Last week’s attack on patrons at a Tel Aviv bar has distracted me from the Israeli-Palestinian peace process. I speak as a left-leaning American Jew who made Aliyah in 2019 and does not fear a two-state solution or the prospect of trading land for real peace.
I also speak as a resident of Tel Aviv who lives about a mile from the Ilka Bar on Dizengoff Street. My wife and I happened to pass by the scene of the shooting perhaps an hour before it took place.
Lately, exchanges I’ve had with others have focused not on peace, but on numbers and semantics. In response to a video I filmed on Dizengoff Street the morning after the mayhem, one viewer impressed upon me that three, not two, young men died, the third succumbing to his injuries a few days after I uploaded my video to YouTube. (More than a dozen were injured.)
A friend complained to me about the difference between the media’s use of the words “gunman” and “terrorist.” Among Israeli Jews, the words seem synonymous in the context of the Illka Bar attack. In their reports, The Wall Street Journal, BBC, and New York Times, favored “gunman.” Responsible journalistic practice in the Western press apparently holds that only card-carrying members of Hezbollah, and the like, earn the “terrorist” label. I found “gunman” the operative word on two Arab newspaper websites I visited, as well.
The shooter’s rage-filled attack may have posthumously received the blessings of Hamas and the Islamic Jihad, but that doesn’t mean it qualified as a terrorist act according to AP, Reuters, the United Nations, the International Court of Justice, or Amnesty International. I read the governor of Jenin argued that the word “terrorist“ didn’t apply in this case, because any unaffiliated Palestinian backed into a corner might lash out in the same violent way. He deemed the Jenin gunman a “Fatah fighter.”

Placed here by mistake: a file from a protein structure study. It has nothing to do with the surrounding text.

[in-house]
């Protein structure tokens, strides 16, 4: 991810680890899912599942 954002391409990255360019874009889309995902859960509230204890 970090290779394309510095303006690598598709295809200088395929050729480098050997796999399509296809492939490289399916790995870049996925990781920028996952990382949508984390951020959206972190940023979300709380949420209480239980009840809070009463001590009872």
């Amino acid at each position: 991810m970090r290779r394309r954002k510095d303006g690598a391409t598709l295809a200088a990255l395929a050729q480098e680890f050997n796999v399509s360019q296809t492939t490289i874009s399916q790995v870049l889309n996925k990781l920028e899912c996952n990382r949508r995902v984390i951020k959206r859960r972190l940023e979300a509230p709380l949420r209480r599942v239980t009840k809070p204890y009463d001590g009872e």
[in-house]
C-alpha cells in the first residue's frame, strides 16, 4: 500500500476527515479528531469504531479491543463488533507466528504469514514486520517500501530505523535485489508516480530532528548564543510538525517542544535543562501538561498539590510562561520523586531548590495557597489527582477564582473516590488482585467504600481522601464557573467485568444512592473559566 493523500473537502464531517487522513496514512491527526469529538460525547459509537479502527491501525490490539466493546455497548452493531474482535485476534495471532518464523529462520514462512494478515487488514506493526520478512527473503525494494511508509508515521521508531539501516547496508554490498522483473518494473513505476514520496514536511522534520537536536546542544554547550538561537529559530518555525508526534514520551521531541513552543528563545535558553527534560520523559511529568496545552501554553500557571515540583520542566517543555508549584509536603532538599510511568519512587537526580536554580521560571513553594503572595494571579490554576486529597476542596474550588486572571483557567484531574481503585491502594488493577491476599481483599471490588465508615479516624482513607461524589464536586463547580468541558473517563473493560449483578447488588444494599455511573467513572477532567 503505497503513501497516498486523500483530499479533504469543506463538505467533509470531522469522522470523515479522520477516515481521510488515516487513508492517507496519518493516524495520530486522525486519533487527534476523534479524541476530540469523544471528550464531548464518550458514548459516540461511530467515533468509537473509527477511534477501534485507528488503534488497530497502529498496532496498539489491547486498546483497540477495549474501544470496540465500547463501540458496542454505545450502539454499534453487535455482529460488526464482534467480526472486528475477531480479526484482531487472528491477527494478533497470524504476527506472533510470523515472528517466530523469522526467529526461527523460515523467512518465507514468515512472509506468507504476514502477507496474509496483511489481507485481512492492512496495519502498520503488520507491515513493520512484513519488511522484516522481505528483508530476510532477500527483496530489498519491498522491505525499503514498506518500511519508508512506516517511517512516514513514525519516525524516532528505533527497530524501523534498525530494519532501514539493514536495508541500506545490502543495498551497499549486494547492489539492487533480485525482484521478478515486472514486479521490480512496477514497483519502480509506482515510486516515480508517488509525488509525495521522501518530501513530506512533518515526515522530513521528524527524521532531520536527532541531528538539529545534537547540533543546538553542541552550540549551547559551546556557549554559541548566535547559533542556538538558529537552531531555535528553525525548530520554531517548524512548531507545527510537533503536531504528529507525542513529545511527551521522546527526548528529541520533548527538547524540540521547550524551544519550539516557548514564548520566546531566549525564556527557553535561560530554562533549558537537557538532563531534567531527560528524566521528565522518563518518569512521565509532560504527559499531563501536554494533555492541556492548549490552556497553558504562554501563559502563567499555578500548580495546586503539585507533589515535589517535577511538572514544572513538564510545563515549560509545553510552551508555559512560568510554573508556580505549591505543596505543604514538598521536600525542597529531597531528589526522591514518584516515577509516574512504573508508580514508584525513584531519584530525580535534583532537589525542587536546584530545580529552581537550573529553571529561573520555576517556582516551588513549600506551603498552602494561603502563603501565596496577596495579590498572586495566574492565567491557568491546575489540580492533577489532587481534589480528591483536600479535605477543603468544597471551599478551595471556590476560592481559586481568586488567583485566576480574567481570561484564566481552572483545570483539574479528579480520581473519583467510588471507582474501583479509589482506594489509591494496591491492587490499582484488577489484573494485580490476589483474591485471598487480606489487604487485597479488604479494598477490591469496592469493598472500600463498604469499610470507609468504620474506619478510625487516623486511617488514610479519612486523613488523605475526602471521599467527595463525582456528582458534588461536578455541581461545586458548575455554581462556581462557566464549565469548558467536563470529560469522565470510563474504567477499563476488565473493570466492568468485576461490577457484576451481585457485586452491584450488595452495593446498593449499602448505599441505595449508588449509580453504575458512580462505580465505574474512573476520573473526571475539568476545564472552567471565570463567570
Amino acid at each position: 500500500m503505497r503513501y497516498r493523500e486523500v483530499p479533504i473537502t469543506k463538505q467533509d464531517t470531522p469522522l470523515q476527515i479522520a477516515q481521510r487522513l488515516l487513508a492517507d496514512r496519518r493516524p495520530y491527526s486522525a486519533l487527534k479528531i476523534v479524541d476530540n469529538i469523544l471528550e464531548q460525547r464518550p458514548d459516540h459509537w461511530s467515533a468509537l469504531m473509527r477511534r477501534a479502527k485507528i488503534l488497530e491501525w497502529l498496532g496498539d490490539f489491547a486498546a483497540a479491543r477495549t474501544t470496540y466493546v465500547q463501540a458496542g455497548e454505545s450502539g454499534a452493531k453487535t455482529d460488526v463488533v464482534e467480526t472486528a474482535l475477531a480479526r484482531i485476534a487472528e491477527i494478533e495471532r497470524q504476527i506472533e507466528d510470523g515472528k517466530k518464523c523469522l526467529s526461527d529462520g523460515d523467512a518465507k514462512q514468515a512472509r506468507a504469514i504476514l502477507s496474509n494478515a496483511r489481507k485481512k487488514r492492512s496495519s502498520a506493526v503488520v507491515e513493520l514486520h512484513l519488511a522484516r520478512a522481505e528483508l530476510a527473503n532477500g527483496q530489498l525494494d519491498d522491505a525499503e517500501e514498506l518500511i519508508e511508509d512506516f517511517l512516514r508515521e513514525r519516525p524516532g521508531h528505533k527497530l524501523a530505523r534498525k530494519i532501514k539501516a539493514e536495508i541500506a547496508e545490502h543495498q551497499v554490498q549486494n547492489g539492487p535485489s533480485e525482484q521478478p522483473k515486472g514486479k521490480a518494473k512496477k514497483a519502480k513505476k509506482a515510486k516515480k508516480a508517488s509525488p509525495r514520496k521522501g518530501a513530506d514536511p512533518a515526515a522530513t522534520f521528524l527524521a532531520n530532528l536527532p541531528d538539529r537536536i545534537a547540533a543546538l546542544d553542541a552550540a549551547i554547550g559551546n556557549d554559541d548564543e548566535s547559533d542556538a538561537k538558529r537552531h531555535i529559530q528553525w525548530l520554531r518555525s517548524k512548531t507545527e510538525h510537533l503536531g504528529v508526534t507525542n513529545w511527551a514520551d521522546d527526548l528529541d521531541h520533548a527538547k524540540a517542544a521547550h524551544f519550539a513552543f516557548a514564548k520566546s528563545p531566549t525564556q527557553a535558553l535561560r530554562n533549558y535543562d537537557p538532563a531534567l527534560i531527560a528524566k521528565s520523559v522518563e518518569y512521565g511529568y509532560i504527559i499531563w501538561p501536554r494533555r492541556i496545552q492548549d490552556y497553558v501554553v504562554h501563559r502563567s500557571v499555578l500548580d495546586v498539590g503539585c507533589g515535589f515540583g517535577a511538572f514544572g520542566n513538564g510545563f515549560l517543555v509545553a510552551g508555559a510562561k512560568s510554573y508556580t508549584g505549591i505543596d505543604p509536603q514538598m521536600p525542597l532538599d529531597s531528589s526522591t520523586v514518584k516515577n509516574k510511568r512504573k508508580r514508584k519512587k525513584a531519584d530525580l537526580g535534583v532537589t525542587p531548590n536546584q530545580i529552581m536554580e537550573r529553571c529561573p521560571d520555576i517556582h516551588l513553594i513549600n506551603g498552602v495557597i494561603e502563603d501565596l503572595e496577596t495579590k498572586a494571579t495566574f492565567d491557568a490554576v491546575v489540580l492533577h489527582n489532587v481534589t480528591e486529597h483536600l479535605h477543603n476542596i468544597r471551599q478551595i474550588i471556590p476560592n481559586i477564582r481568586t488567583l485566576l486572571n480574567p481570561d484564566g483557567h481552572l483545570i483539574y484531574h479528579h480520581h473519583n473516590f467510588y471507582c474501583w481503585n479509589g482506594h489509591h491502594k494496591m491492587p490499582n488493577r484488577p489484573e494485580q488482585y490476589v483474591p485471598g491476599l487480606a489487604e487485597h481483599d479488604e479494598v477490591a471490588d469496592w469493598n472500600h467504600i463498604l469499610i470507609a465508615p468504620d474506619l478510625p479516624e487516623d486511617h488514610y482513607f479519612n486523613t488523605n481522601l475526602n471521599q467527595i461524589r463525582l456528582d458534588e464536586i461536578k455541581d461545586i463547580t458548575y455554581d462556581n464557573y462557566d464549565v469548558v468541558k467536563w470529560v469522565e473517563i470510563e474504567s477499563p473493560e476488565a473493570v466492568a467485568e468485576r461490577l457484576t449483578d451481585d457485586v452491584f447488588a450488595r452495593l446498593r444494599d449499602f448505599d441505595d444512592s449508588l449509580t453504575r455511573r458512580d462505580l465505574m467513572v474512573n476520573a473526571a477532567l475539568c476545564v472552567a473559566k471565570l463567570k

This kind of semantic hair-splitting reminds me of the devastation in Ukraine, which Vladimir Putin has insisted is an “operation,” not a “war.”
Israelis security professionals have called the Jenin shooter a “lone wolf.” The assumption here is that though he may not be formally part of a terrorist cell, his attack represents an independent act of terror, the kind that may be harder to predict and stop. Meanwhile, Palestinians in the streets of Gaza and the West Bank cheered the rampage on Dizengoff Street, and the Palestinian Authority’s Martyrs Fund seems primed to pay the family of the killer a monthly stipend.
The past week, as Palestinians celebrated the month of Ramadan, I read about the meeting in the Negev of the Abraham Accord countries that include Israel, Egypt, Morocco, the United Arab Emirates, and Bahrain. That was unprecedented news. I read that the Palestinians were not invited. No surprise there. I also read about more violence in the disputed territories. No surprise there, either.
On the Friday morning after the Ilka Bar attack, Dizengoff Street may not have been as busy as usual, but it was far from deserted. People walking about, rather than terrorized, seemed determined to carry on life as usual. I know that was how I felt. During the time I was out and about, the Israeli police tracked down the Jenin shooter/gunman/Fatah fighter/terrorist in Jaffa and killed him.
How many more will die on both sides during the final two weeks of Ramadan remains to be seen. Sadly, as of now, Israeli-Palestinian peace talks are low on my personal agenda, and they may be irrelevant to many others.
Again, I speak as someone who does not fear a two-state solution or the prospect of trading land for real peace.